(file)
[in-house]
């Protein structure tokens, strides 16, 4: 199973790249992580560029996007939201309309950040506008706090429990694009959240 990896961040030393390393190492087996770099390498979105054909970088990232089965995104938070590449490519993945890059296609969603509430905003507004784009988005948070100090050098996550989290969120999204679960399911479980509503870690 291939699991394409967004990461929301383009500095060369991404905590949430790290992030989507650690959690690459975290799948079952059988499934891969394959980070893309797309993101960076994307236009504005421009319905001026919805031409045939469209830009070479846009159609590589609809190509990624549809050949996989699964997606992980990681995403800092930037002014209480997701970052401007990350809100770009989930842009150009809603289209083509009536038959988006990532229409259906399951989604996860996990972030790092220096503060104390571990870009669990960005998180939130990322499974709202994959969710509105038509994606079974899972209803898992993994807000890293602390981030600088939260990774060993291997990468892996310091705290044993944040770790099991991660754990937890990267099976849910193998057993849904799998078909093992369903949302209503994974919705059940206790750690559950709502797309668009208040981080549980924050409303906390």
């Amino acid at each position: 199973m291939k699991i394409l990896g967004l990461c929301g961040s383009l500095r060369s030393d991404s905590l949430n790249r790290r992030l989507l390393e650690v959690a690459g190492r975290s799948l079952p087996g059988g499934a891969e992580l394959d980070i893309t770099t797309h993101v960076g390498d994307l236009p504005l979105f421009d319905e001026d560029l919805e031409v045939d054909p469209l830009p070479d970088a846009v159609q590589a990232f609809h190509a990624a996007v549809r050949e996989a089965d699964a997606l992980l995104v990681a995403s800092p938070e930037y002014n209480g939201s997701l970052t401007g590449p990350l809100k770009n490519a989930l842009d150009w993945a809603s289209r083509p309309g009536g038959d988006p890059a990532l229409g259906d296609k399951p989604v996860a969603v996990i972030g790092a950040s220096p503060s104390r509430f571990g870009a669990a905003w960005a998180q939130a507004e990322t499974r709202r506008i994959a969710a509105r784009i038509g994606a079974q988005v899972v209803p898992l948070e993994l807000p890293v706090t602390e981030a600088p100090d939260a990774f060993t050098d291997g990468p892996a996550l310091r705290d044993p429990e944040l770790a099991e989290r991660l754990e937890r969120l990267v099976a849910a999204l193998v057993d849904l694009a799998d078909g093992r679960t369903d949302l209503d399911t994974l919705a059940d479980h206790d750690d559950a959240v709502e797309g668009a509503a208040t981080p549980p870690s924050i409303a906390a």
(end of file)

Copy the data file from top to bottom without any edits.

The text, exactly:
[in-house]
């Protein structure tokens, strides 16, 4: 199973790249992580560029996007939201309309950040506008706090429990694009959240 990896961040030393390393190492087996770099390498979105054909970088990232089965995104938070590449490519993945890059296609969603509430905003507004784009988005948070100090050098996550989290969120999204679960399911479980509503870690 291939699991394409967004990461929301383009500095060369991404905590949430790290992030989507650690959690690459975290799948079952059988499934891969394959980070893309797309993101960076994307236009504005421009319905001026919805031409045939469209830009070479846009159609590589609809190509990624549809050949996989699964997606992980990681995403800092930037002014209480997701970052401007990350809100770009989930842009150009809603289209083509009536038959988006990532229409259906399951989604996860996990972030790092220096503060104390571990870009669990960005998180939130990322499974709202994959969710509105038509994606079974899972209803898992993994807000890293602390981030600088939260990774060993291997990468892996310091705290044993944040770790099991991660754990937890990267099976849910193998057993849904799998078909093992369903949302209503994974919705059940206790750690559950709502797309668009208040981080549980924050409303906390």
């Amino acid at each position: 199973m291939k699991i394409l990896g967004l990461c929301g961040s383009l500095r060369s030393d991404s905590l949430n790249r790290r992030l989507l390393e650690v959690a690459g190492r975290s799948l079952p087996g059988g499934a891969e992580l394959d980070i893309t770099t797309h993101v960076g390498d994307l236009p504005l979105f421009d319905e001026d560029l919805e031409v045939d054909p469209l830009p070479d970088a846009v159609q590589a990232f609809h190509a990624a996007v549809r050949e996989a089965d699964a997606l992980l995104v990681a995403s800092p938070e930037y002014n209480g939201s997701l970052t401007g590449p990350l809100k770009n490519a989930l842009d150009w993945a809603s289209r083509p309309g009536g038959d988006p890059a990532l229409g259906d296609k399951p989604v996860a969603v996990i972030g790092a950040s220096p503060s104390r509430f571990g870009a669990a905003w960005a998180q939130a507004e990322t499974r709202r506008i994959a969710a509105r784009i038509g994606a079974q988005v899972v209803p898992l948070e993994l807000p890293v706090t602390e981030a600088p100090d939260a990774f060993t050098d291997g990468p892996a996550l310091r705290d044993p429990e944040l770790a099991e989290r991660l754990e937890r969120l990267v099976a849910a999204l193998v057993d849904l694009a799998d078909g093992r679960t369903d949302l209503d399911t994974l919705a059940d479980h206790d750690d559950a959240v709502e797309g668009a509503a208040t981080p549980p870690s924050i409303a906390a």